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Hi all

Decided to register and post about my cousins bike if any of you have similar problems. Bike is a 2006 GSX-R600 european model with immobilizer (ECU = 32920-01H00)

Battery began boiling while driving and ended up damaging the ECU as well. After replacing the battery, turning the ignition on would burn fuse number 4, which was labelled as "ignition" in the bike and as "fuel" in the wiring diagram (wtf). After diagnosing we found out that the ECU shorts the battery to the ground. Two pins in the black connector, the two nearest to the gray connector, O/G and B/W wires. They are ground and power supply for the ecu on the euro model ecu with immobilizer. Leaving only these two wires connected would blow the fuse. The R/R was not OEM, and had been replaced about 10 months ago...

I've seen quite a many posts about fried regulators, rectifiers, batteries and ECUs but none considered trying to repair the ECU. Well, I tried but ended up doing some unrepairable damage to it while cutting away the polyurethane and it's now beyond repair. But I found the faulty component and thought this could be useful information for someone else.

The component is labelled as D401 in the PCB and has "D4 5J" written on top of it. I believe it is a semtech zener diode MM1Z18 (reverse leakage current 0.1A/13V) and it is probably there to protect the ecu from overvoltage. The diode has visibly cracked and has no resistance opposed to the not faulty ones that act as they should (no continuity).

If someone else ends up with a faulty ECU burning the fuse and come to the conclusion that you need a new one, I think cutting the failed ECU open to look at those diodes is worth it considering as a new one costs around 1000€ :) At your own risk of course! I used acetone to make the polyurethane/silicone/whatever more brittle and then carved it out. I wouldn't recommend using a sharp object, I ended up cutting some minimal SMD capacitors out and also damaged the "brains" of the ecu by cutting some legs accidentally. Don't use excessive force. It takes a lot of patience and time. GL! Attached are pictures of the location of the component.
 

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Discussion Starter #3
Care to enlighten me about that? How/who can code the key to match the ecu or vice versa?
 

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Care to enlighten me about that? How/who can code the key to match the ecu or vice versa?
I just had the same thing happen a couple weeks ago. Battery melted, rect/reg dead, stator grounded, and ignition fuse kept blowing, even burnt out my headlights. Replacement used ECU on ebay was only $330 USD. Popped the ECU in the bike and it started right up. I only replaced the fuses, battery, rect/reg, and stator. Almost 1,000 miles later and still running very well. You don't need to 'code the key to match the ecu'. Not sure what that is or how but I didn't need to do it. Here is my original post...http://www.gixxer.com/forums/241-gs...l-forum/706233-fuse-box-multi-meter-test.html
 

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Registered
Joined
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3 Posts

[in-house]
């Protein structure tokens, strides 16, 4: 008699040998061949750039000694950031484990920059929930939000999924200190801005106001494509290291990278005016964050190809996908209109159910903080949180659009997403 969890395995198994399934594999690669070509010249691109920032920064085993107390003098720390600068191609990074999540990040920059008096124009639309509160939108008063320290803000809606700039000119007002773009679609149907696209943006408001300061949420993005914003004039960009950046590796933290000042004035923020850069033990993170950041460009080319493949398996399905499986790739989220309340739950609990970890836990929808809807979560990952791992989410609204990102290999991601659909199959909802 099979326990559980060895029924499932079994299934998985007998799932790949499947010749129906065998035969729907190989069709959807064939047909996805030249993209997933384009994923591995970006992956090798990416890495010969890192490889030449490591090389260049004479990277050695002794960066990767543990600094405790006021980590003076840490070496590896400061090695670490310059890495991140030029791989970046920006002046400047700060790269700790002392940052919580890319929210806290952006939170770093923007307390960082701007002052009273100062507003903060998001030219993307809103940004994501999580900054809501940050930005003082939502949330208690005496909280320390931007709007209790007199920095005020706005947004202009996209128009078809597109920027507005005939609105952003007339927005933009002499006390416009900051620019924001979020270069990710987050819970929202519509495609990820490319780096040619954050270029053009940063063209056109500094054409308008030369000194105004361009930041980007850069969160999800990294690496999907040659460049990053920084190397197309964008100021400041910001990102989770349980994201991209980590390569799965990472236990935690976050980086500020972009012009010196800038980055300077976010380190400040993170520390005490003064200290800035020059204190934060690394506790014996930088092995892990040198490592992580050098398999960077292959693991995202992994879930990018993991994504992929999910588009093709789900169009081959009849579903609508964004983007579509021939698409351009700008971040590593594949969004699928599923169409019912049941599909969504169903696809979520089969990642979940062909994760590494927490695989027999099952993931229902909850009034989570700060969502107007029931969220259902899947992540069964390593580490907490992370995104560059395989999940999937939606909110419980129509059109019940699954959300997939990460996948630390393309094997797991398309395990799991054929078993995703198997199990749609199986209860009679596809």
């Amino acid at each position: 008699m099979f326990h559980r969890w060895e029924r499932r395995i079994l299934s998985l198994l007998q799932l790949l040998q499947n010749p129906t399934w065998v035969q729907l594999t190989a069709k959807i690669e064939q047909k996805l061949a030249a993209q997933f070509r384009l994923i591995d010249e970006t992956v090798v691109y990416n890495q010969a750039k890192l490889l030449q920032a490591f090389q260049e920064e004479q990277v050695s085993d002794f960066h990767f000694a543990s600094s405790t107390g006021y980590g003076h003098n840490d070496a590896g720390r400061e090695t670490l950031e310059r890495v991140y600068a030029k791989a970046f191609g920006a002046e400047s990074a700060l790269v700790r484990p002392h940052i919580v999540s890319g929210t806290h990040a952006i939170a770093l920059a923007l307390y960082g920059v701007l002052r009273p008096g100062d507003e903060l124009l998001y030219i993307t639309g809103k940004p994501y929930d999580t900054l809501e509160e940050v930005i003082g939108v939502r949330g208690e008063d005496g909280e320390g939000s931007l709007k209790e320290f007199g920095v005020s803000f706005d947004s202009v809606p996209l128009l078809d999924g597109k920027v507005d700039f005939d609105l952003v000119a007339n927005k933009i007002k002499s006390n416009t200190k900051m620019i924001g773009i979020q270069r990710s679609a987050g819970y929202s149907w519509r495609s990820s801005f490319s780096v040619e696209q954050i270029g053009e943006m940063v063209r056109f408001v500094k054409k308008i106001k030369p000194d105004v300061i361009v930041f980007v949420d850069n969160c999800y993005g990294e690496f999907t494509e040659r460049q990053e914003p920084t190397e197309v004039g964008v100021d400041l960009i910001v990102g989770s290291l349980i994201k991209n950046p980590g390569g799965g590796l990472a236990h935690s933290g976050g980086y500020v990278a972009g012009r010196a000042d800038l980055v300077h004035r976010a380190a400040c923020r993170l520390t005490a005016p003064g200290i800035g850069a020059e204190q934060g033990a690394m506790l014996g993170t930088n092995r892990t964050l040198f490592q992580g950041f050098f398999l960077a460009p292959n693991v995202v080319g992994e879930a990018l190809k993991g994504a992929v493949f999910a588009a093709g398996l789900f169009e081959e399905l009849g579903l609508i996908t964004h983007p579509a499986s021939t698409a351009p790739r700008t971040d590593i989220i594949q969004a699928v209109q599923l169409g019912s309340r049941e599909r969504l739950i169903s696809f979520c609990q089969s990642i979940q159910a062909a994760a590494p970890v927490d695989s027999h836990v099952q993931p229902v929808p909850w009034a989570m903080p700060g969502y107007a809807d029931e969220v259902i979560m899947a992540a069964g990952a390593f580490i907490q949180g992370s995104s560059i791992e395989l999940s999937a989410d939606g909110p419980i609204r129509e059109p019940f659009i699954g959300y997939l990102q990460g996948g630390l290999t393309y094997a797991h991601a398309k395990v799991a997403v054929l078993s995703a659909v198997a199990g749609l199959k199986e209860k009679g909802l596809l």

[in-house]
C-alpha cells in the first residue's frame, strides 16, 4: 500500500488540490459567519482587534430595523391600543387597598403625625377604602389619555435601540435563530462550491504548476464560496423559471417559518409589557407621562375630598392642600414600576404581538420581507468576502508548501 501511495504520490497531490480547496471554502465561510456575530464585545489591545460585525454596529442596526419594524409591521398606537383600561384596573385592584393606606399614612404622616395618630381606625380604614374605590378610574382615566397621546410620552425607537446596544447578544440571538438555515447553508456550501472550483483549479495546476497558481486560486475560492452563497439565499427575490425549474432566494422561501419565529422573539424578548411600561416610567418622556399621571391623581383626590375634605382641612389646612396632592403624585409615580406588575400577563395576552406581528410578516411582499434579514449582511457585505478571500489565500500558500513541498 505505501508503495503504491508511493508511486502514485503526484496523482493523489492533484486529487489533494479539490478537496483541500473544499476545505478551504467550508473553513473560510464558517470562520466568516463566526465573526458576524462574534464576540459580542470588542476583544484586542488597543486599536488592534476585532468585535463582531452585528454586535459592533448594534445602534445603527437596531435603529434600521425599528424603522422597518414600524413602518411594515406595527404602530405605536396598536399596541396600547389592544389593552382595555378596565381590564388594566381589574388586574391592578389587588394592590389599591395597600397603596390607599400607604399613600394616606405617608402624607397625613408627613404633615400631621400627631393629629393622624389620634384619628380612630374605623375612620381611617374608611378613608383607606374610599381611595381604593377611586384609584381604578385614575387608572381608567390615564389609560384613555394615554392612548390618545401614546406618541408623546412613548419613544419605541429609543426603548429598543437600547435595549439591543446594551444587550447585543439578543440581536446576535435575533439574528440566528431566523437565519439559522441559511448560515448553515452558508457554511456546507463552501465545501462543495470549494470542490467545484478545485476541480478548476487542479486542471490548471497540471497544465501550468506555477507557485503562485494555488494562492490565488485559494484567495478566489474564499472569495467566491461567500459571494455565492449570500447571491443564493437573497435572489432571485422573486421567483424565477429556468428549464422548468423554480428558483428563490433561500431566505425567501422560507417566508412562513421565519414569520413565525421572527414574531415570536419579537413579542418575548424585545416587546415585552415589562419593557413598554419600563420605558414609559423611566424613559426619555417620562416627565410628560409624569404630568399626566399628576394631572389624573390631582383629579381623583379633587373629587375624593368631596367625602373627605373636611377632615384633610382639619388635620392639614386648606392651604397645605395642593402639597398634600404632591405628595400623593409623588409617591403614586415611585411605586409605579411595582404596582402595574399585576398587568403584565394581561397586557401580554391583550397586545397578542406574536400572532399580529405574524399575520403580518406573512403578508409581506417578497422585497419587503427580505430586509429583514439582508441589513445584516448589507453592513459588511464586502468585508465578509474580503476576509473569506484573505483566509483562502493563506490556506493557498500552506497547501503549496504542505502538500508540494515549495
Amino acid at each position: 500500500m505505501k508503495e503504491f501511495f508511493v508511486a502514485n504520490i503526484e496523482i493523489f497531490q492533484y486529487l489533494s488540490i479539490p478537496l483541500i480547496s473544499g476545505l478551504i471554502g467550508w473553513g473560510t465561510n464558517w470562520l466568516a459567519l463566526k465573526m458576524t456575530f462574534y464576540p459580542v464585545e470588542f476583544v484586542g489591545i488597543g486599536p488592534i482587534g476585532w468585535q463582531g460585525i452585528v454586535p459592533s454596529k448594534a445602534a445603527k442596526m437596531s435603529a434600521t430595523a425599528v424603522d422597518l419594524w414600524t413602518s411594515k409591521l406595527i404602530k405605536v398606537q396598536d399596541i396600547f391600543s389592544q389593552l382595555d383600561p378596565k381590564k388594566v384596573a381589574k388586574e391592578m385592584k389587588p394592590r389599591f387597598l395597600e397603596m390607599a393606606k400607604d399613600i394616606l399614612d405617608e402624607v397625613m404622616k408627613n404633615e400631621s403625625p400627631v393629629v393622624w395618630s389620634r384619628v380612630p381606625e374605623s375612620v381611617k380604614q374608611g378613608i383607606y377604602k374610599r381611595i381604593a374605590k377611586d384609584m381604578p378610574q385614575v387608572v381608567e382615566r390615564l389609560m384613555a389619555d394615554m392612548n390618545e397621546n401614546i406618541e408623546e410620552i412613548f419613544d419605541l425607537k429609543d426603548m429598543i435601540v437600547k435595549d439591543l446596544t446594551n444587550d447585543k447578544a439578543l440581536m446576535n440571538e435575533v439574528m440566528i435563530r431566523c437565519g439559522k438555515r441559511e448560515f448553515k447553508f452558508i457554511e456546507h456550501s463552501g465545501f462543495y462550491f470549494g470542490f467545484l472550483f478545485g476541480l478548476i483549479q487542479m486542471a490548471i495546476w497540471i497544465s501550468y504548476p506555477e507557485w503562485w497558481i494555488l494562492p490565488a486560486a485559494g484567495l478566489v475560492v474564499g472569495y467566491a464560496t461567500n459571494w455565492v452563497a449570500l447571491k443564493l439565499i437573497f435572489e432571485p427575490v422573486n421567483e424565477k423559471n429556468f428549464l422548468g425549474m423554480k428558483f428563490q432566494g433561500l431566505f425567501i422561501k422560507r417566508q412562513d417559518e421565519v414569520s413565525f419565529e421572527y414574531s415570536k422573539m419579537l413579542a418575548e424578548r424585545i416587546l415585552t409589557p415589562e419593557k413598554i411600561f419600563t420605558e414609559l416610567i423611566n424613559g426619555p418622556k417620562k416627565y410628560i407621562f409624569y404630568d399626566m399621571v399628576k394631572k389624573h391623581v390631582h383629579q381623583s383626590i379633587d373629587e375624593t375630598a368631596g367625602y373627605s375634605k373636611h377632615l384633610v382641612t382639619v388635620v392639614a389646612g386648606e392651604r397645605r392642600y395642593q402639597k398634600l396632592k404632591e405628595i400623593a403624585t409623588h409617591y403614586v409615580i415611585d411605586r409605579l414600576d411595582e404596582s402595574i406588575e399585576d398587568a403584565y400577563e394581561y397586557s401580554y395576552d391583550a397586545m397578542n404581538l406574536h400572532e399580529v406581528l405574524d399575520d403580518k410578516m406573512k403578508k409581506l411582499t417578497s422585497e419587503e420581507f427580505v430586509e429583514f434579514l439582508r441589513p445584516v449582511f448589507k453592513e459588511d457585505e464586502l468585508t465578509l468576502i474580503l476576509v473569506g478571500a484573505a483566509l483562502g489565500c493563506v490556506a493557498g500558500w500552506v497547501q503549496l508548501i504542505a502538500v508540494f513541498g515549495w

Hi all

Decided to register and post about my cousins bike if any of you have similar problems. Bike is a 2006 GSX-R600 european model with immobilizer (ECU = 32920-01H00)

Battery began boiling while driving and ended up damaging the ECU as well. After replacing the battery, turning the ignition on would burn fuse number 4, which was labelled as "ignition" in the bike and as "fuel" in the wiring diagram (wtf). After diagnosing we found out that the ECU shorts the battery to the ground. Two pins in the black connector, the two nearest to the gray connector, O/G and B/W wires. They are ground and power supply for the ecu on the euro model ecu with immobilizer. Leaving only these two wires connected would blow the fuse. The R/R was not OEM, and had been replaced about 10 months ago...

I've seen quite a many posts about fried regulators, rectifiers, batteries and ECUs but none considered trying to repair the ECU. Well, I tried but ended up doing some unrepairable damage to it while cutting away the polyurethane and it's now beyond repair. But I found the faulty component and thought this could be useful information for someone else.

The component is labelled as D401 in the PCB and has "D4 5J" written on top of it. I believe it is a semtech zener diode MM1Z18 (reverse leakage current 0.1A/13V) and it is probably there to protect the ecu from overvoltage. The diode has visibly cracked and has no resistance opposed to the not faulty ones that act as they should (no continuity).

If someone else ends up with a faulty ECU burning the fuse and come to the conclusion that you need a new one, I think cutting the failed ECU open to look at those diodes is worth it considering as a new one costs around 1000€ :) At your own risk of course! I used acetone to make the polyurethane/silicone/whatever more brittle and then carved it out. I wouldn't recommend using a sharp object, I ended up cutting some minimal SMD capacitors out and also damaged the "brains" of the ecu by cutting some legs accidentally. Don't use excessive force. It takes a lot of patience and time. GL! Attached are pictures of the location of the component.
hey great post..wanted to ask if u still have the ecu and if you cansend me the volts onthe 3 capacitors???thnks
 
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